Decaying beauty & poop. Epiphany & learnings.

Trip Start Sep 18, 2010
Trip End Jul 27, 2011

Flag of India  , Maharashtra,
Tuesday, June 14, 2011

Looking at the display showing my flight route from Hong Kong to Mumbai, I notice how it crosses several of the countries I've traveled in since December. I am feeling an odd sense of sadness leaving this part of the continent. And especially, to be leaving HK where I had a blast and felt I had fully arrived back in civilization. Before I return back to known territories, I have one last stop planned on this side of the globe. And it could prove to be the biggest culture shock yet. I am on my way to Mumbai to spend a week dipping my toe in this country that I hadn’t really planned at all. India is of course on my must-see list. But it is so vast a travel destination that it justifies its own long-term trip.

What better way to see if I could handle it than a week in the most developed metropolis it has to offer, spent with someone local to help me find my bearings. Sachin is one of the couch surfers I met on my last Bangkok stop. He is a commercial/film director. My dad’s first response to seeing his half-naked CS profile picture was 'Looks like a Casanova’. He is far from it, but I do admit that I would have never met him had it not been for all the positive CS reviews. On paper, he just comes across ‘super-whack’. And he is. But not in a bad way.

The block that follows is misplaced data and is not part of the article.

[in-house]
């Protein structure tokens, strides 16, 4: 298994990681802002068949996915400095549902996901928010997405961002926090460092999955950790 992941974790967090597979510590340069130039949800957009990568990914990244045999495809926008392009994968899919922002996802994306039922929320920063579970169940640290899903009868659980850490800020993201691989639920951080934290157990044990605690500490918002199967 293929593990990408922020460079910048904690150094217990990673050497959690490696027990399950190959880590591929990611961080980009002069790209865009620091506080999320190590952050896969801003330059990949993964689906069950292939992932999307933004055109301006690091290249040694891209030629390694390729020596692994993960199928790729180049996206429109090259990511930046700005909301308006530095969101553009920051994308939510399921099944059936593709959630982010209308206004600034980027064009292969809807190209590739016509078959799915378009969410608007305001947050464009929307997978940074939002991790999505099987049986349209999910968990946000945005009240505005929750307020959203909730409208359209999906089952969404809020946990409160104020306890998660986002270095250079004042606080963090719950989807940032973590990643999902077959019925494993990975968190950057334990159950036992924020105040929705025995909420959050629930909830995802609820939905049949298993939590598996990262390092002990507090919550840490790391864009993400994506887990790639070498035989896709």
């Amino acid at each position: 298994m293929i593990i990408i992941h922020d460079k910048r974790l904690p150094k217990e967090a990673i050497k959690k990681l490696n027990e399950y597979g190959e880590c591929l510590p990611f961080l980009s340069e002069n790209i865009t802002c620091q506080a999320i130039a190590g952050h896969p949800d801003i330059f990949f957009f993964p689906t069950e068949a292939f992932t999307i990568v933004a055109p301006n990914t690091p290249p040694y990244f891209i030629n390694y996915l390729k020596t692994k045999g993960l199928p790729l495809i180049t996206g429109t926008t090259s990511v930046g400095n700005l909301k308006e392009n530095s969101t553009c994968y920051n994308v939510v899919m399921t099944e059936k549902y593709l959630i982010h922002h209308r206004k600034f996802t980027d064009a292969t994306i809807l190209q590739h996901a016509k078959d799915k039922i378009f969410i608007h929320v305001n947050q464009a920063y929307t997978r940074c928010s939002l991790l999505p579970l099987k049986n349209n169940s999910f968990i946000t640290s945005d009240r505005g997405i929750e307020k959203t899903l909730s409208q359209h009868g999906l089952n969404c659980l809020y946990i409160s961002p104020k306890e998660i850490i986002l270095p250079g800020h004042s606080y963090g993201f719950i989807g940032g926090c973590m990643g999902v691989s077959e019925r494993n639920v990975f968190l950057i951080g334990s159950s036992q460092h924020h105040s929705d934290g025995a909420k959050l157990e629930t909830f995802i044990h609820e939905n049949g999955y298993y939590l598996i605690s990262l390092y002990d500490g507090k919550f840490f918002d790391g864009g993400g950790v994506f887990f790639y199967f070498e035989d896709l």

Mumbai is a city of opposites. A few months ago, it would have been complete sensual overflow to arrive here. Now, I am merely fascinated by the colours, the noise, the vibrant life and decay at every corner. I pass by a fancy hotel with metal detectors in the door and a turbaned, costumed doorman. Across from it an Ermenegildo Zegna store. And a few steps down, skin-and-bone, dirty people sleeping (or passed out) on the side walk. One of the richest men on earth is from here. Poverty and wealth live side-by-side: I pass a slum and find myself in front of a Tony & Guy salon when I cross the street. The slum is right by the water. You could mistake it for an idyllic fishermen’s village. On closer look, the beach is made up of garbage, not sand. One man is taking a dump right in the middle of it. Another is washing his behind in the water. Someone else doing laundry just a few feet away. A little boy crapping right on the side walk. He isn’t wearing any pants, never mind bothering to wipe up. Just does the deed, gets up and runs away, getting on with his life. On a sidewalk behind the infamous Taj Mahal Hotel, I see a mother sitting on the floor, wiping her toddlers legs clean off the diarreah running down them. In Colaba, the tourist area I ended up in, there are majestic, gorgeous looking buildings everywhere. It’s a ramshackle, decaying kind of beauty though with brittle facades hinting at glorious past times.